Hands are really pretty handy, aren’t they?
That’s a basic truth that I’ve had brought home to me anew this past week, as I recover from having carpel tunnel surgery on my right hand last Tuesday.
I am, by the way, right handed.
I find it a delicious bit of irony that the doctor told me that I must not do much with my hand at all until I get the stitches out (later today). I’m allowed to wiggle my fingers—almost identical to the way I move them when I am using a key board—and after the second day, I was able to drive—but that’s about it.
You’d think I would rejoice being told I could write, but do nothing else. Guess I’m just never happy no matter what.
I cannot get my stitches wet, and I cannot lift anything or put any pressure whatsoever on my right hand. I have to sleep with it elevated on a pillow, and I must avoid letting my hand hang down.
Fortunately, our second daughter is a nurse, and she has been kind enough to come by and change the dressing for me. When she has my stitches uncovered, she makes all kinds of “hmmm” sounds.
I’m not sure if there’s a problem or she’s just taking the opportunity to tease me. I am a notoriously easy mark, and my family, to a one—even the ones we’ve acquired—merciless teases.
The worst part of this entire situation isn’t the pain. It’s the forced inactivity.
Friends, it has truly been sheer hell for me, not being able to do anything. I’m such a creature of habit. I have my little routines—my boundaries—and I am happiest when I am plodding away within them.
Every morning I get up, turn on my computer, put the dishes in to soak, and scan my house making mental note of what jobs have to be done. I check my e-mail, then move on to my work in progress, and every thirty minutes or so get up and do other things. I call it multi-tasking.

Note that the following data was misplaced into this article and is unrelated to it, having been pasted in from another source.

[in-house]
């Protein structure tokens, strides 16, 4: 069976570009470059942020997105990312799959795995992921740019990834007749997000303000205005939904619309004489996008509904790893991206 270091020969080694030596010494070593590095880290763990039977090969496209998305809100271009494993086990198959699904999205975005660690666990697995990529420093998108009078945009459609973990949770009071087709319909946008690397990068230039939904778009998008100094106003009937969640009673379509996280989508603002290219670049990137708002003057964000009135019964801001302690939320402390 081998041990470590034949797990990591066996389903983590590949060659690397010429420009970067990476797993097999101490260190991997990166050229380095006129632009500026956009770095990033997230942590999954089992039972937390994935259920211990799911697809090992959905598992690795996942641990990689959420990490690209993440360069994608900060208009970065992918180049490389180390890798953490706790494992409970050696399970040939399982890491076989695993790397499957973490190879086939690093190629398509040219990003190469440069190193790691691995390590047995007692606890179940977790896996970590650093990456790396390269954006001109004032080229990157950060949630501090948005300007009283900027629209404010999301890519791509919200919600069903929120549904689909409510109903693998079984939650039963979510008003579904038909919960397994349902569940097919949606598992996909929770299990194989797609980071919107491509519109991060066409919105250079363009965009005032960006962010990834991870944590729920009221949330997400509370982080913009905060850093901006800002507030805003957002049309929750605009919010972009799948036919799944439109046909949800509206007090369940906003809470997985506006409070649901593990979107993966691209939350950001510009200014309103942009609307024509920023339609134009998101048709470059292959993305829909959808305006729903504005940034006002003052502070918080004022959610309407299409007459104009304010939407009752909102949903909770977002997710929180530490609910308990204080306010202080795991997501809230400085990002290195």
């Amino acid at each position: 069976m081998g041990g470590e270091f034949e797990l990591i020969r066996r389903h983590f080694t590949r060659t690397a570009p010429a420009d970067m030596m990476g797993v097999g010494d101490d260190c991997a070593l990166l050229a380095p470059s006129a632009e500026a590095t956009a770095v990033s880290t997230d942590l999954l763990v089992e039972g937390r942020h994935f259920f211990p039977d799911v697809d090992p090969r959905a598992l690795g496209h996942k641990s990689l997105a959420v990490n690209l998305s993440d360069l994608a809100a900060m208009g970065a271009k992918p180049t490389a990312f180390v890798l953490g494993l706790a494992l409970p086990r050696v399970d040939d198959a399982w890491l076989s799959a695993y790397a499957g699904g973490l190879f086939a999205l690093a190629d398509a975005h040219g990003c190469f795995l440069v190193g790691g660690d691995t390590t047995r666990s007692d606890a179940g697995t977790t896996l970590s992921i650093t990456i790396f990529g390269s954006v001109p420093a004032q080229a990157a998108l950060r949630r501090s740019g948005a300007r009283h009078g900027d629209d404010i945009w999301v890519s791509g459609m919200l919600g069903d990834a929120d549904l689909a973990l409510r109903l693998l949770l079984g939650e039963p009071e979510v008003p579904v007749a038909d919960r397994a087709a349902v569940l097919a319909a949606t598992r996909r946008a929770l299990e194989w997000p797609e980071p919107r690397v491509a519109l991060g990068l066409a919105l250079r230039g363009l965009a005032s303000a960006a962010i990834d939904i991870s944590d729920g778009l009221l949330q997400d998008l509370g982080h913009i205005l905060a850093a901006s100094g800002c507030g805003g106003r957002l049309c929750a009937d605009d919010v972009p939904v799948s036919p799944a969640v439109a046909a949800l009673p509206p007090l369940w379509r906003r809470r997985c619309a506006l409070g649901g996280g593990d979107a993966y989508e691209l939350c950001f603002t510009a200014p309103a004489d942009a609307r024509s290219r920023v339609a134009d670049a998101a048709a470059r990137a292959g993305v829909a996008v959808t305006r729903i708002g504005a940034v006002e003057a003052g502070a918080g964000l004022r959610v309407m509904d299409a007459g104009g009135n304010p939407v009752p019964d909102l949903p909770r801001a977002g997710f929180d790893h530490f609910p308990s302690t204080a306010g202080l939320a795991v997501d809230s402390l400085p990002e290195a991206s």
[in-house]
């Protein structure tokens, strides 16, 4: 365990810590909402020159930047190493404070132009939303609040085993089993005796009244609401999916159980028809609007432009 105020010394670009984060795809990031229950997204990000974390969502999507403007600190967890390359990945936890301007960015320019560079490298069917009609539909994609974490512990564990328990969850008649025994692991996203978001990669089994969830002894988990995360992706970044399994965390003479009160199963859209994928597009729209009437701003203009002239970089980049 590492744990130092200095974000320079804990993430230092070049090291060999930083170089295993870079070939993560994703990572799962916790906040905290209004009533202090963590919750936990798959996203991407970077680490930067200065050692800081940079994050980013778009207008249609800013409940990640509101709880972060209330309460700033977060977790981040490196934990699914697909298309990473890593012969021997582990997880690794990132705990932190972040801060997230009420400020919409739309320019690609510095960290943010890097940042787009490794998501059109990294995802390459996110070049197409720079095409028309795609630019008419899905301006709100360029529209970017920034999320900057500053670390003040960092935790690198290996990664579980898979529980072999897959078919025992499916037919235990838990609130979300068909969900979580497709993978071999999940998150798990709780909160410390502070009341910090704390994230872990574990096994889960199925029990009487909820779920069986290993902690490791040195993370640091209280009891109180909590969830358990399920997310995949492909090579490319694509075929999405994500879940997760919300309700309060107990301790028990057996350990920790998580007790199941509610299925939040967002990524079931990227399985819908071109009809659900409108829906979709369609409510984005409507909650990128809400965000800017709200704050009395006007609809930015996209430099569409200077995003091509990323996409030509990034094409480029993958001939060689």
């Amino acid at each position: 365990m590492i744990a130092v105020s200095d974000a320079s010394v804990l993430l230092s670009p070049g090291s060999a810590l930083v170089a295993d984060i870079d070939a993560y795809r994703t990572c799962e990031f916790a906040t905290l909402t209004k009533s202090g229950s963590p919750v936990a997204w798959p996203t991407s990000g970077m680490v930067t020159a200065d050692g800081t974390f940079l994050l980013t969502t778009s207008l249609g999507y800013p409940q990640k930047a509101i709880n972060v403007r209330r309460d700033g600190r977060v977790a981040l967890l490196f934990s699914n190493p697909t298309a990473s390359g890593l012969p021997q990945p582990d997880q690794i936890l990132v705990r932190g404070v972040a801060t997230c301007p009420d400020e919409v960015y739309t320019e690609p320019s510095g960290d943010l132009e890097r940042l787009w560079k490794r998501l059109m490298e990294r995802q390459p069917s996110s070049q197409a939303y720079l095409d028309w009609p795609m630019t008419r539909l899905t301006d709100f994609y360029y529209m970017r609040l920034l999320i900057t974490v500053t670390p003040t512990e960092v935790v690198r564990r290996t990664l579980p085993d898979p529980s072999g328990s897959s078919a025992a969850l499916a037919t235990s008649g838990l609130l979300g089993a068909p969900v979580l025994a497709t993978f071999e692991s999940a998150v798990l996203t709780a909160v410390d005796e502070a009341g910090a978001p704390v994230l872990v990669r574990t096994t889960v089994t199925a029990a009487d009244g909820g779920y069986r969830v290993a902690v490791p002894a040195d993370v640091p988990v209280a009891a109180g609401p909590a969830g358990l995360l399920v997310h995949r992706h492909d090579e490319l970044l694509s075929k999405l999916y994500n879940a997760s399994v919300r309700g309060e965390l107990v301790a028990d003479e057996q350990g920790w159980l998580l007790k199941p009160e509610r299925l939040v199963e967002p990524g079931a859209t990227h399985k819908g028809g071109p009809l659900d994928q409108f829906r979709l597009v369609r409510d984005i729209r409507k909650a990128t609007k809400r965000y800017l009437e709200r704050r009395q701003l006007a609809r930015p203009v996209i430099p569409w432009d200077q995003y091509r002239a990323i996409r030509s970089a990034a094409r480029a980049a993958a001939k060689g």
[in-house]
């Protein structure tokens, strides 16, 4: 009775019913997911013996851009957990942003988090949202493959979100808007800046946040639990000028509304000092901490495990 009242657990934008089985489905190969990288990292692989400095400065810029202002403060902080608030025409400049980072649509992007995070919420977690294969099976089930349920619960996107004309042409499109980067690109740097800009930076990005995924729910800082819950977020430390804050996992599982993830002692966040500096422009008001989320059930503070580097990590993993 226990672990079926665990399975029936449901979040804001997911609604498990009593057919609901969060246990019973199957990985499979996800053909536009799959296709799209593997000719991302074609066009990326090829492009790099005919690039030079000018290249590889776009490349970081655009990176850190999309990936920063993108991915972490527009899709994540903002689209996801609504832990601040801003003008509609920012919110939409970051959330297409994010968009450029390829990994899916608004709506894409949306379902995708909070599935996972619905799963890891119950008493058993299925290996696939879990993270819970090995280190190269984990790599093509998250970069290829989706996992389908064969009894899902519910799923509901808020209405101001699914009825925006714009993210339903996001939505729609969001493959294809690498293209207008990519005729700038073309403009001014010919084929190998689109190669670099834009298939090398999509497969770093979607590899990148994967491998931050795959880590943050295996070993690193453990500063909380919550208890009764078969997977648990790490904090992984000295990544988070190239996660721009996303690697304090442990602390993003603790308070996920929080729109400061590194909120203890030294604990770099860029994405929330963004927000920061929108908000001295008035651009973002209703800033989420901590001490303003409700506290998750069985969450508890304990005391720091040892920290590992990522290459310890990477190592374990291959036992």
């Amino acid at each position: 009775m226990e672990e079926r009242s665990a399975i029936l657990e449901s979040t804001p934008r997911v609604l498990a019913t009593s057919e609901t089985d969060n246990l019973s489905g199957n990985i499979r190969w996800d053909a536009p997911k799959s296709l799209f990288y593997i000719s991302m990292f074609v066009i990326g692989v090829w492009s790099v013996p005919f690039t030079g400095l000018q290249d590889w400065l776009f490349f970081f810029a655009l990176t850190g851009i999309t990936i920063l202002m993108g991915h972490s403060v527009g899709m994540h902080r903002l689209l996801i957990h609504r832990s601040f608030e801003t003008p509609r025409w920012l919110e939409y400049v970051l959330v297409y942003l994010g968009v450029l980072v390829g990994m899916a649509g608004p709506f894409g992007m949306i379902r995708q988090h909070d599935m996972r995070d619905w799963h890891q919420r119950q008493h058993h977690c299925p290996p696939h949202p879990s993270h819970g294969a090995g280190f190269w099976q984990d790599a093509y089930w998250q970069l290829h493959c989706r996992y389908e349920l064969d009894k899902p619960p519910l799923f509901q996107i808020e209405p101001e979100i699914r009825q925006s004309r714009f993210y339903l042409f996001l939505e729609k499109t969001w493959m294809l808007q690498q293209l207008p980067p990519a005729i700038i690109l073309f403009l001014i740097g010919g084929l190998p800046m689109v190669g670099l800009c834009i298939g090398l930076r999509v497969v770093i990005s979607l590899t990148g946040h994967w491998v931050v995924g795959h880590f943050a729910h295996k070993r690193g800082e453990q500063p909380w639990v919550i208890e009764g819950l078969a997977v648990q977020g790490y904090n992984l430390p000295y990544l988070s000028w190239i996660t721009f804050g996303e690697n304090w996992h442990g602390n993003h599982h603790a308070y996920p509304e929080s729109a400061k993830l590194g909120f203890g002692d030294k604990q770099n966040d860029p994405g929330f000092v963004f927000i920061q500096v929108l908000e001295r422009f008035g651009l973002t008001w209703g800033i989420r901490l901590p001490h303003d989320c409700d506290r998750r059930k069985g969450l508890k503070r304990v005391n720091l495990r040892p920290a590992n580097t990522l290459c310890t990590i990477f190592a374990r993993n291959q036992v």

This is the first time that I’ve been “laid up”, yet basically felt well enough to not be. The last time I was forced by medical circumstances to be idle was as a result of my triple by-pass surgery, 10 years ago. Back then I felt sick, and being inactive didn’t cause me stress.
I told my daughter a few days ago that my house was so “out of order” that it felt as if my skin was crawling. Her response was the same as her father’s had been. She took a moment, looked around, and declared that everything “looked fine”.
I have made a note to see to it they both get their eyes tested at the earliest opportunity.
Having just come home from California a week ago this past Sunday—and leaving for Texas this coming Sunday—I suppose one could say I didn’t exactly plan the timing of this procedure very well.
My beloved pointed out that there likely would never have been a perfect time for me to be “out of commission”. I suppose he’s right. I tend to be a bit of a perfectionist. And I really am used to being busy all day long.
When I hit my bed at night, I’m usually completely exhausted.
I can’t even really write for too long at a time in one go. I keep having to stop and rest my hand.
I know a few people who basically do nothing all day, every day. They sit and read, or watch television. They live in what I call Chaos, and don’t seem to mind it one bit.
How does anyone do that? The inactivity, the inability to tidy and cook and clean, is driving me crazy and believe me, it’s a short trip.
My beloved, in the mean time, has had to pitch in. He’s had to do the dishes every day, vacuum, and tidy where I cannot. By Sunday I was able to fold the laundry but I couldn’t really hang anything up or put it all away.
He knows how bad I feel that he’s had to do “my job”—suffice it to say that we’re both of an age that he isn’t used to doing any housework at all. And I suppose it’s not all negative, this situation I find myself in.
Mr. Ashbury has a newly refreshed appreciation for how much I actually do around the house. Or, as he so eloquently put it, “your life sucks”.
I know he means that in a kind, and loving way.